Although still analyzing data from the 2004 experiment, O'Connell-Rodwell is able to make a few preliminary observations: "The data I've seen so far suggest that the elephants were responding like I had expected. When the '94 warning call was played back, they tended to clump together and leave the water hole sooner. But what's really interesting is that the unfamiliar anti-predator call from Kenya also caused them to clump up, get nervous and aggressively rumble—but they didn't necessarily leave. I didn't think it was going to be that clear cut."
Although still in its infancy, seismic research may ultimately have important applications for elephant conservation. One goal of the 2004 Mushara experiment was to develop a remote census technique using geophone arrays to count elephants and other animals. The research team discovered that the footfall of a large animal produces a unique signature that's visible on a spectrogram, making it easy to tell if an elephant, rhino or giraffe has walked by.
"We think we can tell the difference between elephants and other species based on the spectral content of their footstep as they pass by a geophone array," says Jason Wood, who is leading the seismic censusing study. "The idea is to have geophone arrays that could be left in the ground for a month at a time, recording data without anybody having to be there. We're hoping they could be deployed at remote waterholes or ideally in central Africa, where it's hard to conduct an aerial census because of the dense forest canopy."
Human-generated noise is another concern for conservationists. Researchers have found that rotating helicopter blades generate low-pitched noises, and possibly seismic vibrations, that can disrupt and frighten wild herds located far away. David Larom and others argue, therefore, that the use of helicopters in areas inhabited by elephants should be carefully monitored and controlled.
Seismic research also may prove useful as a deterrent against poachers. "There is military technology to detect and track tanks seismically," Larom explains. "This could potentially be used to track poacher vehicles as well."
Eventually, O'Connell-Rodwell hopes to broaden her research to include other large animals that produce low-frequency vocalizations, such as rhinos, lions and giraffes. "Caitlin and others have already established that small creatures use seismic communication," Larom observes. "The elephant studies, if they prove out the seismic hypothesis, should be extended to other megafauna—hippos, perhaps—then on down the size scale."
O'Connell-Rodwell is writing a book on seismic communication in elephants that is scheduled to be published in 2006. Meanwhile, she and her colleagues continue to analyze the results of the 2004 experiment and plan to gather new data when they return to Mushara waterhole in May 2005. That experiment will include a new study on the impact of acoustic and seismic estrus calls on the dominance hierarchy among bulls.
"Our work is really at the interface of geophysics, neurophysiology and ecology," she says. "We're asking questions that no one has really dealt with before."
SIDEBAR: Anatomy of the trunk and feet offers new clues to elephant seismic sensitivity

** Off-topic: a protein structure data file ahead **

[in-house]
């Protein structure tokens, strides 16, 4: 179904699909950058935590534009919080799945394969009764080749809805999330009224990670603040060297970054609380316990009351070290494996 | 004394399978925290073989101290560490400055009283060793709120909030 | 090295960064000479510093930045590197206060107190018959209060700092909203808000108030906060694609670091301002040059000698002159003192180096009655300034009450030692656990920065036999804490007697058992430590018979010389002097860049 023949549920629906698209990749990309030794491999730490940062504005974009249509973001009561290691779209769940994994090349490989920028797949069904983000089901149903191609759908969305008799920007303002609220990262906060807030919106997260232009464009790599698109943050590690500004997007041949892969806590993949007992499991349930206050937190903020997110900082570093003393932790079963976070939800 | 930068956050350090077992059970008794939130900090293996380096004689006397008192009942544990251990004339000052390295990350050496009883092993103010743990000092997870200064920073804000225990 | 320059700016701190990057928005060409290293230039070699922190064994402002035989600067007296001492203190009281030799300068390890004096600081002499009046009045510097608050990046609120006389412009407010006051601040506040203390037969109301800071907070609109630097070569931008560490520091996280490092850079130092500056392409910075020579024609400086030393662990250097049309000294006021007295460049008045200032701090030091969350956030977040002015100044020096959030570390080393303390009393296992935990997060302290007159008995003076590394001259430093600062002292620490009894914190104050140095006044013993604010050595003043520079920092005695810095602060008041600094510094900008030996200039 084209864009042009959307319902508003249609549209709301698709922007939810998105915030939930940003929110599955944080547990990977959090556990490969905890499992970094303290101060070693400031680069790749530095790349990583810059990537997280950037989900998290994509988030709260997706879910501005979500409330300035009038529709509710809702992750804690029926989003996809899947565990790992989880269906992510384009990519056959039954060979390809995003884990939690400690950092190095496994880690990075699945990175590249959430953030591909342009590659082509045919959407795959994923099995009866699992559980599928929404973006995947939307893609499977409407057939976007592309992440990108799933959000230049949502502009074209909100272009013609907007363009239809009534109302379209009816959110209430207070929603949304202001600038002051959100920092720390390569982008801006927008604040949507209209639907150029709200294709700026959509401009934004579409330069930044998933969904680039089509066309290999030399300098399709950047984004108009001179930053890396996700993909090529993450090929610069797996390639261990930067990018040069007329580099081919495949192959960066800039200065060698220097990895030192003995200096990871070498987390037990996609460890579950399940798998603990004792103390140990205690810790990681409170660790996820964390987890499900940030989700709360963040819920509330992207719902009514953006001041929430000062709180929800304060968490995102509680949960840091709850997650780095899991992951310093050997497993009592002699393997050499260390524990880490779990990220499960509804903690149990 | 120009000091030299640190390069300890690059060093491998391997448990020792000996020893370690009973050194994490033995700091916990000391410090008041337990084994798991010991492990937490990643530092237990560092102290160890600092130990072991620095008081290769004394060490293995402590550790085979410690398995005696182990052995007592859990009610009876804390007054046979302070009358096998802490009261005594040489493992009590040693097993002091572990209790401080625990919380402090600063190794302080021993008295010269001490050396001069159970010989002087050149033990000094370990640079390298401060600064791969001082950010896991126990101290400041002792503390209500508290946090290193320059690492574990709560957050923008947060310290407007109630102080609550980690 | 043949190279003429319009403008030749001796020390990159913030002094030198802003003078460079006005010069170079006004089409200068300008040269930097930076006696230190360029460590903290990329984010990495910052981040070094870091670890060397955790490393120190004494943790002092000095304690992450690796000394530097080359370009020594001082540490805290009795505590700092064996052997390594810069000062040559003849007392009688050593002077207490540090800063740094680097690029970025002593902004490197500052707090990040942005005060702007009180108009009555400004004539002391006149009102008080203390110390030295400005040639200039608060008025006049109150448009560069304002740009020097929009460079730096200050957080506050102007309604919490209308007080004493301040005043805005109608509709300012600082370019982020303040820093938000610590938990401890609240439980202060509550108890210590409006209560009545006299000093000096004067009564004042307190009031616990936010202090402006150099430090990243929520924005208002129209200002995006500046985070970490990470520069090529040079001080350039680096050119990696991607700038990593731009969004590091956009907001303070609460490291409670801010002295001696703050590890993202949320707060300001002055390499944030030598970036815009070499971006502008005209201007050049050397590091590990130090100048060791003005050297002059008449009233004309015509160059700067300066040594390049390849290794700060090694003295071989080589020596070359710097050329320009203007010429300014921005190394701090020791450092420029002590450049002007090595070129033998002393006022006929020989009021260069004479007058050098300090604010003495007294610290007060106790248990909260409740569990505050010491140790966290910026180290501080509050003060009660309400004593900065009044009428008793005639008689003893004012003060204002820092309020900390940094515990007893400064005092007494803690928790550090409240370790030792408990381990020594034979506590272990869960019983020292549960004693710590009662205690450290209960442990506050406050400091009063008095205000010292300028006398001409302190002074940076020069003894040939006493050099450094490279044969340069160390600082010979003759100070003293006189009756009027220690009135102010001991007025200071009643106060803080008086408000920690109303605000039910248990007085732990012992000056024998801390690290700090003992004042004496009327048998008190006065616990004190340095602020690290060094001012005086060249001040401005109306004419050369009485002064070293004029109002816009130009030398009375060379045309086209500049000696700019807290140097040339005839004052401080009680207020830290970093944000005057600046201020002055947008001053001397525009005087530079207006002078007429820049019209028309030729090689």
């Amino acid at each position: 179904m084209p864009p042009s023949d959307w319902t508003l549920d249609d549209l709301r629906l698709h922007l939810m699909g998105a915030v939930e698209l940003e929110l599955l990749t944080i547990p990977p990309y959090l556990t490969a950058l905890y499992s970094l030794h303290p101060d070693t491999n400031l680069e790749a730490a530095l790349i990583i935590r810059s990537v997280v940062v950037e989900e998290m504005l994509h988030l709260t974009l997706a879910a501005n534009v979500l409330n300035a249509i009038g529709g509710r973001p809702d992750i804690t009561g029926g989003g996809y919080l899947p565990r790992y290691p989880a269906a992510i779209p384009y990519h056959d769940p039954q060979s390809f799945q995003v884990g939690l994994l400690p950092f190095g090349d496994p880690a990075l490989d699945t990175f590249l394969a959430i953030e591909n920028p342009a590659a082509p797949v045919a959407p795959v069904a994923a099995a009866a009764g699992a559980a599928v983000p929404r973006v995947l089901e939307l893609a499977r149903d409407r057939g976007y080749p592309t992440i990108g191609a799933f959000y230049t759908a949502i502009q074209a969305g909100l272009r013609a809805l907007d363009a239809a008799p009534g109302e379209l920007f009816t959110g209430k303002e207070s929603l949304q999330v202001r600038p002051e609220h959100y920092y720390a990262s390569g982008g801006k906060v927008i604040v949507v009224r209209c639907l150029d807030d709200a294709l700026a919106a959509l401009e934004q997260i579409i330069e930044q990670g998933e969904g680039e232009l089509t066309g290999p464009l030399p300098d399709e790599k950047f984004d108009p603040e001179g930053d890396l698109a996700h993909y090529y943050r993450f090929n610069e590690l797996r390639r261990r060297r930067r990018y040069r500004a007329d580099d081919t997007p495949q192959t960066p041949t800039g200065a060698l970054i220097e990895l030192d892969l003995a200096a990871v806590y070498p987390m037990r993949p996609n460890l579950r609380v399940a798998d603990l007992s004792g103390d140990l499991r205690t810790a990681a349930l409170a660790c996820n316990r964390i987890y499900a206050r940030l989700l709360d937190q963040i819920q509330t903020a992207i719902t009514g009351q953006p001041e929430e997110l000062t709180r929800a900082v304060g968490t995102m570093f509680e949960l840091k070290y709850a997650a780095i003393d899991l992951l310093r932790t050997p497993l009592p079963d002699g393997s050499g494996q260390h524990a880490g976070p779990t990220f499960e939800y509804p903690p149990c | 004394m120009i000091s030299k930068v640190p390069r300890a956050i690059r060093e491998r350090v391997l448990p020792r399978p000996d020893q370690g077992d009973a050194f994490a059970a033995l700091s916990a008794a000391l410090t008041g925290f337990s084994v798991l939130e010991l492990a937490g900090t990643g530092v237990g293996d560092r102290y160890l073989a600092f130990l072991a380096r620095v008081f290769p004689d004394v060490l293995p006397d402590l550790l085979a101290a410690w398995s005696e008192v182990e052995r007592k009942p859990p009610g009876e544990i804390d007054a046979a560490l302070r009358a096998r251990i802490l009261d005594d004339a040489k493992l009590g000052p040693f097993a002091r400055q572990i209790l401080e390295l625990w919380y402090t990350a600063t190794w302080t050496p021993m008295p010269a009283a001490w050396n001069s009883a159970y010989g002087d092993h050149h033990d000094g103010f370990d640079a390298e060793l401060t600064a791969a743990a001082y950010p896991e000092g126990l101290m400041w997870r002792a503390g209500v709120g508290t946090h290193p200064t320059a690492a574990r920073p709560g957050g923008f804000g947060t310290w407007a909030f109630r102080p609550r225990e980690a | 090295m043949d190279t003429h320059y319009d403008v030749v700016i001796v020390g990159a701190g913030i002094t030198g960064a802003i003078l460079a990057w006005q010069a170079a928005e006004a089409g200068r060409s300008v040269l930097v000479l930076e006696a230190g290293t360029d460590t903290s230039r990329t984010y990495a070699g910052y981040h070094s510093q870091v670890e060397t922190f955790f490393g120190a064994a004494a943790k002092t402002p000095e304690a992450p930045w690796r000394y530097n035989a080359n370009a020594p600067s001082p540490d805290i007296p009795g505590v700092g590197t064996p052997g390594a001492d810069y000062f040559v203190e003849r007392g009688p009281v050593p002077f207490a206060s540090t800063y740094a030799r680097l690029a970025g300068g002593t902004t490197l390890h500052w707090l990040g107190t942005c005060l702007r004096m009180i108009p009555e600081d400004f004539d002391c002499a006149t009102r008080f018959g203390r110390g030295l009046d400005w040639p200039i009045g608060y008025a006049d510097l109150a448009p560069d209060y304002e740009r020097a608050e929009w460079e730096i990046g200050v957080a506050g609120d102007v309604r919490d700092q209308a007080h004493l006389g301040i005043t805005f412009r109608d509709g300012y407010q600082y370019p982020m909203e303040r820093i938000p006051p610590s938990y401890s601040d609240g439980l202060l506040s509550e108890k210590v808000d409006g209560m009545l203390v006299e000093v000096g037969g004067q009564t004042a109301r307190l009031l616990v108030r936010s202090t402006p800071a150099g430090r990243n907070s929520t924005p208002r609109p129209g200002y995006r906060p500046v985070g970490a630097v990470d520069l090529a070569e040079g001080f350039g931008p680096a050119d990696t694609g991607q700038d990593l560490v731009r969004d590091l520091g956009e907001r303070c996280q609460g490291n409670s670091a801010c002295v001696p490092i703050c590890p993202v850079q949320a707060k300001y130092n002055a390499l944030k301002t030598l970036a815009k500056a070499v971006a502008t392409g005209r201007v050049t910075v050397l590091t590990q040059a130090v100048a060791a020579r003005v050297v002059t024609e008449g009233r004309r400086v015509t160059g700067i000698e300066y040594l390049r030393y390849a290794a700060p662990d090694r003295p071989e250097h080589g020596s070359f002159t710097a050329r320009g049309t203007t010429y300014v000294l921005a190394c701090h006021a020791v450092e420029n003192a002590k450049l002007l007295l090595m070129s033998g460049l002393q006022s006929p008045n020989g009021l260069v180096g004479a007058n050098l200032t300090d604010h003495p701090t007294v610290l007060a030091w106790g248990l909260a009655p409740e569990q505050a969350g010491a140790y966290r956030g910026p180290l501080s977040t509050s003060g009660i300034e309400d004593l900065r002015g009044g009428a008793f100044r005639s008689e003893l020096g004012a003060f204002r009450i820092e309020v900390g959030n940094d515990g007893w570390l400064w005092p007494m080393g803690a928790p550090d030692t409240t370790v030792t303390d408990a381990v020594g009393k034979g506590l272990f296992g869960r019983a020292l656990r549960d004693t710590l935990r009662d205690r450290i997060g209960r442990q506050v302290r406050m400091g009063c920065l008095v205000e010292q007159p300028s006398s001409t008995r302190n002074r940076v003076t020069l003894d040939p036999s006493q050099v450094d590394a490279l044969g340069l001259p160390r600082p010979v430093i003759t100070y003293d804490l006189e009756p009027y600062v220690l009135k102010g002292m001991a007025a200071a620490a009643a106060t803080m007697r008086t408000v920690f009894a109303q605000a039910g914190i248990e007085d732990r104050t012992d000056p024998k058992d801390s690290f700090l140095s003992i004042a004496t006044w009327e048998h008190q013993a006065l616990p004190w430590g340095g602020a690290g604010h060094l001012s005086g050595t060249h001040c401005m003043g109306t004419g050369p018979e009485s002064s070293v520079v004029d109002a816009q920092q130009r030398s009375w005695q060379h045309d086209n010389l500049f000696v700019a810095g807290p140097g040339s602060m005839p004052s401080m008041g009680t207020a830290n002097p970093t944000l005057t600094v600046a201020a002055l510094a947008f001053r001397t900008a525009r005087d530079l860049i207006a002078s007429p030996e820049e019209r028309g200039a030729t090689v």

In addition to her fieldwork, Caitlin O'Connell-Rodwell also is conducting laboratory studies on elephant physiology to determine why they are so seismically sensitive. As a research associate in the Stanford Department of Otolaryngology, O'Connell-Rodwell has begun collaborating with department chair Robert Jackler; Sunil Puria, an associate professor (consulting) of otolaryngology and of mechanical engineering, who studies the biomechanics of the middle ear; and Robert Sapolsky, a professor of biological sciences.
O'Connell-Rodwell is particularly interested in the elephant's feet and the trunk, believed to be the primary receptors of low-frequency vibrations. The trunk may be the most versatile appendage in nature. Its many uses include drinking, bathing, smelling, feeding and scratching. It turns out that the tip of the trunk contains two kinds pressure-sensitive nerve endings—Meissner's corpuscles that detect infrasonic vibrations, and Pacinian corpuscles that respond to vibrations with slightly higher frequencies.
Little is known about how these nerve endings are distributed in the elephant's skin. To solve part of the puzzle, veterinarian Donna Bouley, an associate professor of comparative medicine at Stanford, and undergraduate Christina Alarcon are dissecting the foot of an Asian elephant that recently died at a zoo. Preliminary results reveal a high density of Pacinian corpuscles in the front of the foot and along the edges—a finding consistent with the notion that elephants are sensing seismic signals when they press their feet on the ground.
O'Connell-Rodwell also is applying her insights in animal seismicity to the problem of hearing loss in humans. It turns out that people with hearing impairments develop a much greater tactile sensitivity in the auditory cortex of their brain than people with normal hearing. Working in the laboratory of Christopher Contag, an associate professor of pediatrics at Stanford, O'Connell-Rodwell has been investigating the possibility that newborns with severe hearing loss could have their hearing improved by exposure to vibrational stimulation shortly after birth.
A companion article appears in the May issue of National Wildlife magazine.
Source: Stanford University